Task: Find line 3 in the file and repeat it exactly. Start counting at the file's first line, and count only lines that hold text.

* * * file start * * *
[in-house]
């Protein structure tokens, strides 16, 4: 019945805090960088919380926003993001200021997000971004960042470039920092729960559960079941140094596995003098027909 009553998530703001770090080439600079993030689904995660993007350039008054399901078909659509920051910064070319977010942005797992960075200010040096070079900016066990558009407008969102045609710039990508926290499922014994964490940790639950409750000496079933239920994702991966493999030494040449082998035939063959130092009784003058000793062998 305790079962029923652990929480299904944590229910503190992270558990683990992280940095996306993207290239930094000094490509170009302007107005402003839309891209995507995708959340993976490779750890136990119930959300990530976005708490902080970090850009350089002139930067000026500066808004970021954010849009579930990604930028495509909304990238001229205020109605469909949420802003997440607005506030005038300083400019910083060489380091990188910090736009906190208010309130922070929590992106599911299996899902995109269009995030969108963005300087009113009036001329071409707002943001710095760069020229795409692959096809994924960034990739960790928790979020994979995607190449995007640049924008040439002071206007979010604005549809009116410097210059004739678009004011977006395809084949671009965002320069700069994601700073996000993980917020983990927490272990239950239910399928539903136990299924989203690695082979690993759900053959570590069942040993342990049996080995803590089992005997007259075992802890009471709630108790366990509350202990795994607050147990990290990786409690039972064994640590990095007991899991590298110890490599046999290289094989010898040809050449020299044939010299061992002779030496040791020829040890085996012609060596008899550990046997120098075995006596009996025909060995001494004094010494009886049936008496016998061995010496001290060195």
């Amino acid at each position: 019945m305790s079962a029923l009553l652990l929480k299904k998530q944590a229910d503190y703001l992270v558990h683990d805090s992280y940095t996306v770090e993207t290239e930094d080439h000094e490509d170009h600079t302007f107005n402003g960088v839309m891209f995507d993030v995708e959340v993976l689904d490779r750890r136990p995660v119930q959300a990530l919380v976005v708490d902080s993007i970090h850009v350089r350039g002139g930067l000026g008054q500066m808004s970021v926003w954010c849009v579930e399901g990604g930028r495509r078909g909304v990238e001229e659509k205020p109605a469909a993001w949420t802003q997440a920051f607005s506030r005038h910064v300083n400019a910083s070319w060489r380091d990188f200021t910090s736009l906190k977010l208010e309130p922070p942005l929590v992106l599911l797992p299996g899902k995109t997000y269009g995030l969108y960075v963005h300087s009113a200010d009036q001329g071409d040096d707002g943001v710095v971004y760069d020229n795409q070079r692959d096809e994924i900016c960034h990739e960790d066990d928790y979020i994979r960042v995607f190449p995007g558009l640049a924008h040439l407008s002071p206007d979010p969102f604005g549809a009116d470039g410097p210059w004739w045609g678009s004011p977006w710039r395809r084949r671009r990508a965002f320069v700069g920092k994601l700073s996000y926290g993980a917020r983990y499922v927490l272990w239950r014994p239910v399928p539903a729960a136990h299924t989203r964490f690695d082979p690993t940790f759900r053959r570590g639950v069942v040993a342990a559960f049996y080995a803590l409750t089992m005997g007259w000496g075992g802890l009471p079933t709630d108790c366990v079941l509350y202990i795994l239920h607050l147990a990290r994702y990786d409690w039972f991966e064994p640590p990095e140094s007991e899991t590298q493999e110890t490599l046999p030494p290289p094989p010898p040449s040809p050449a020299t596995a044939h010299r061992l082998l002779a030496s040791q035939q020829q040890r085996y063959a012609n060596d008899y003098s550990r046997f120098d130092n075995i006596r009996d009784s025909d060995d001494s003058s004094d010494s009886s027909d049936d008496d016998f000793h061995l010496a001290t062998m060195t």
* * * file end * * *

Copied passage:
């Amino acid at each position: 019945m305790s079962a029923l009553l652990l929480k299904k998530q944590a229910d503190y703001l992270v558990h683990d805090s992280y940095t996306v770090e993207t290239e930094d080439h000094e490509d170009h600079t302007f107005n402003g960088v839309m891209f995507d993030v995708e959340v993976l689904d490779r750890r136990p995660v119930q959300a990530l919380v976005v708490d902080s993007i970090h850009v350089r350039g002139g930067l000026g008054q500066m808004s970021v926003w954010c849009v579930e399901g990604g930028r495509r078909g909304v990238e001229e659509k205020p109605a469909a993001w949420t802003q997440a920051f607005s506030r005038h910064v300083n400019a910083s070319w060489r380091d990188f200021t910090s736009l906190k977010l208010e309130p922070p942005l929590v992106l599911l797992p299996g899902k995109t997000y269009g995030l969108y960075v963005h300087s009113a200010d009036q001329g071409d040096d707002g943001v710095v971004y760069d020229n795409q070079r692959d096809e994924i900016c960034h990739e960790d066990d928790y979020i994979r960042v995607f190449p995007g558009l640049a924008h040439l407008s002071p206007d979010p969102f604005g549809a009116d470039g410097p210059w004739w045609g678009s004011p977006w710039r395809r084949r671009r990508a965002f320069v700069g920092k994601l700073s996000y926290g993980a917020r983990y499922v927490l272990w239950r014994p239910v399928p539903a729960a136990h299924t989203r964490f690695d082979p690993t940790f759900r053959r570590g639950v069942v040993a342990a559960f049996y080995a803590l409750t089992m005997g007259w000496g075992g802890l009471p079933t709630d108790c366990v079941l509350y202990i795994l239920h607050l147990a990290r994702y990786d409690w039972f991966e064994p640590p990095e140094s007991e899991t590298q493999e110890t490599l046999p030494p290289p094989p010898p040449s040809p050449a020299t596995a044939h010299r061992l082998l002779a030496s040791q035939q020829q040890r085996y063959a012609n060596d008899y003098s550990r046997f120098d130092n075995i006596r009996d009784s025909d060995d001494s003058s004094d010494s009886s027909d049936d008496d016998f000793h061995l010496a001290t062998m060195t």